Chancellor George Osborne has announced a range of tax cuts for individuals, with the headline news being that the level at which people start to pay income tax will rise to 11,500 in April next year.

Here's what is happening (also see our Income Tax Calculator for what you can expect to be taxed now):

  • The personal allowance tax threshold will rise from 10,600 currently (and 11,000, as planned, from 6 April 2016) to 11,500 on 6 April 2017. Osborne says this change means the typical basic-rate taxpayer will pay 1,000 less in tax each year than they did in 2010/11, when the personal allowance was 6,475.
  • The higher tax rate threshold, at which point the amount charged rises from 20% to 40%, will rise from 42,385 (and a planned 43,000 from 6 April 2016) to 45,000 on 6 April 2017. Osborne says this means those earning at least 45,000 will see a tax saving of 400 a year compared with 2016/17.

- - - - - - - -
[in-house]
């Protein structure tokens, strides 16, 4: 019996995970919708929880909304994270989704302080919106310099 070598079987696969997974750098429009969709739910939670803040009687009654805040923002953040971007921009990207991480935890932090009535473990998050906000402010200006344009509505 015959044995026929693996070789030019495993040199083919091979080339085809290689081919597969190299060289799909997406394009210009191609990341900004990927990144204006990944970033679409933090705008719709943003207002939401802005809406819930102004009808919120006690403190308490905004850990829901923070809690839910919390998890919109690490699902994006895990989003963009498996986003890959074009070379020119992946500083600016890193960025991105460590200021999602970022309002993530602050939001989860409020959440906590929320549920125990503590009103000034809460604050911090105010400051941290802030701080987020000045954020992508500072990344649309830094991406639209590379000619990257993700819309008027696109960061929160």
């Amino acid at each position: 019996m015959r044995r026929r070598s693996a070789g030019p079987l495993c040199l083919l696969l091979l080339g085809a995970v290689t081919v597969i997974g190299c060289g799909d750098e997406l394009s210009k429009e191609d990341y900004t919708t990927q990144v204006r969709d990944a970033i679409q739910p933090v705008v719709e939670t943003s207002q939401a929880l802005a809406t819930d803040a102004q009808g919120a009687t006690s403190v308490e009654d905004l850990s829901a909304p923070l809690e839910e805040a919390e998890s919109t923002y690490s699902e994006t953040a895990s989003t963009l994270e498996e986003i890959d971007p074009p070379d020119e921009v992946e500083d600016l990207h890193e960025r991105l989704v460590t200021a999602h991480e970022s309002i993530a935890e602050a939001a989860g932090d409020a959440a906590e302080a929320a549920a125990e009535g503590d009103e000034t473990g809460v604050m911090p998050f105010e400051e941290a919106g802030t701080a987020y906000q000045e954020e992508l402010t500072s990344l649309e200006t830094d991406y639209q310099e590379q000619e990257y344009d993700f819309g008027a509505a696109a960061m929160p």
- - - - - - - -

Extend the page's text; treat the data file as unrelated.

• Meanwhile, capital gains tax charged on profits from the sale of a second property, shares and more is to fall from 6 April 2016. Everyone gets an allowance where they pay no tax (currently 11,100), but for any profits above that, for higher-rate payers, the charge will be cut from 28% to 20%, while for basic-rate payers it'll drop from 18% to 10%. However, capital gains tax on property and carried interest (share of profits or gains paid to asset managers) will be subject to an 8% surcharge meaning the rate in those cases will be essentially unchanged.
  • In addition, national insurance contributions for the self-employed are set for a rejig. Class 2 payments 2.80 a week on earnings above 5,965 will be abolished from April 2018. While that looks like a 130-a-year saving, once the Government responds to a national insurance consultation (it's not said when it will), it could yet claw back any savings by raising what the self-employed pay in Class 4 payments.
Martin Lewis
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